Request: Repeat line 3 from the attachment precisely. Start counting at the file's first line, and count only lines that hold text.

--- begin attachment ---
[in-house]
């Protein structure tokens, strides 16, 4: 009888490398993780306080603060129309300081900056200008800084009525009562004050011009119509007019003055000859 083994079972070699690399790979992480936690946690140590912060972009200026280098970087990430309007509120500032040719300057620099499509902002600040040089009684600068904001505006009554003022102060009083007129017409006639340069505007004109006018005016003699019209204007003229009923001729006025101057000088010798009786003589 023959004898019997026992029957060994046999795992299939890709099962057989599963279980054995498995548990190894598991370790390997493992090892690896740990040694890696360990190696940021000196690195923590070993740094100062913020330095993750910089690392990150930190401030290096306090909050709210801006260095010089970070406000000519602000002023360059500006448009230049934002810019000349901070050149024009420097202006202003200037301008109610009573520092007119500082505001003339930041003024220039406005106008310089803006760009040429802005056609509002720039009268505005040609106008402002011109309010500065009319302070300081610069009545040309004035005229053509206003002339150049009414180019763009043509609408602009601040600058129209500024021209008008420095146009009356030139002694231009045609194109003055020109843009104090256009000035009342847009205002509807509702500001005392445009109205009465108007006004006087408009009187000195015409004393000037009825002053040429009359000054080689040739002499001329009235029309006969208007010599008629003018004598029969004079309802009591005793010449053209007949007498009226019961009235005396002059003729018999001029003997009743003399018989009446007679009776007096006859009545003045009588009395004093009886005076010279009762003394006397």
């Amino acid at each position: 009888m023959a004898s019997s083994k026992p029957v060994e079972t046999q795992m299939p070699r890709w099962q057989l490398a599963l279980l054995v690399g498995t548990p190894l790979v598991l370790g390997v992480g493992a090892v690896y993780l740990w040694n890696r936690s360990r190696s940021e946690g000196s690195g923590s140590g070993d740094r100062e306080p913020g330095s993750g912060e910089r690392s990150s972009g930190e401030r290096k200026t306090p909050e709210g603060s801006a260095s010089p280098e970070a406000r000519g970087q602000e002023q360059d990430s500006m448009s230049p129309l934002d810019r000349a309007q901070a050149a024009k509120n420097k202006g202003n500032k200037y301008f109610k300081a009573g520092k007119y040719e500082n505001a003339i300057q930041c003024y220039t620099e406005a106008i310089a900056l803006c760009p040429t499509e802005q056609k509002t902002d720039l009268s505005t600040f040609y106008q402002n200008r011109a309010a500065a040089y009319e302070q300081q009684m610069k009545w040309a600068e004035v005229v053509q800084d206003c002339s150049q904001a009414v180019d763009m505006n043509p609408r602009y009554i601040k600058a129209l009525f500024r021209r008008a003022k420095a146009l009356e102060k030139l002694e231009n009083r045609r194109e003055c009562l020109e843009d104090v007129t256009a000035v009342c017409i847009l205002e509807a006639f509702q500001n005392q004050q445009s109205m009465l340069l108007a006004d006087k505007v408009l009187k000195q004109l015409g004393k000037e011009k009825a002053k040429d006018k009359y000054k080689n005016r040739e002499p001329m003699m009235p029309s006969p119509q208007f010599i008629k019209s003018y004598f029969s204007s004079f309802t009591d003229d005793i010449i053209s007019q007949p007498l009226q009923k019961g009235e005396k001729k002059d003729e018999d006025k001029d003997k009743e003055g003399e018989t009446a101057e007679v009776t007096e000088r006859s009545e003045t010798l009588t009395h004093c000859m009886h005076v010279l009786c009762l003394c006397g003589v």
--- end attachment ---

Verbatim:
């Amino acid at each position: 009888m023959a004898s019997s083994k026992p029957v060994e079972t046999q795992m299939p070699r890709w099962q057989l490398a599963l279980l054995v690399g498995t548990p190894l790979v598991l370790g390997v992480g493992a090892v690896y993780l740990w040694n890696r936690s360990r190696s940021e946690g000196s690195g923590s140590g070993d740094r100062e306080p913020g330095s993750g912060e910089r690392s990150s972009g930190e401030r290096k200026t306090p909050e709210g603060s801006a260095s010089p280098e970070a406000r000519g970087q602000e002023q360059d990430s500006m448009s230049p129309l934002d810019r000349a309007q901070a050149a024009k509120n420097k202006g202003n500032k200037y301008f109610k300081a009573g520092k007119y040719e500082n505001a003339i300057q930041c003024y220039t620099e406005a106008i310089a900056l803006c760009p040429t499509e802005q056609k509002t902002d720039l009268s505005t600040f040609y106008q402002n200008r011109a309010a500065a040089y009319e302070q300081q009684m610069k009545w040309a600068e004035v005229v053509q800084d206003c002339s150049q904001a009414v180019d763009m505006n043509p609408r602009y009554i601040k600058a129209l009525f500024r021209r008008a003022k420095a146009l009356e102060k030139l002694e231009n009083r045609r194109e003055c009562l020109e843009d104090v007129t256009a000035v009342c017409i847009l205002e509807a006639f509702q500001n005392q004050q445009s109205m009465l340069l108007a006004d006087k505007v408009l009187k000195q004109l015409g004393k000037e011009k009825a002053k040429d006018k009359y000054k080689n005016r040739e002499p001329m003699m009235p029309s006969p119509q208007f010599i008629k019209s003018y004598f029969s204007s004079f309802t009591d003229d005793i010449i053209s007019q007949p007498l009226q009923k019961g009235e005396k001729k002059d003729e018999d006025k001029d003997k009743e003055g003399e018989t009446a101057e007679v009776t007096e000088r006859s009545e003045t010798l009588t009395h004093c000859m009886h005076v010279l009786c009762l003394c006397g003589v």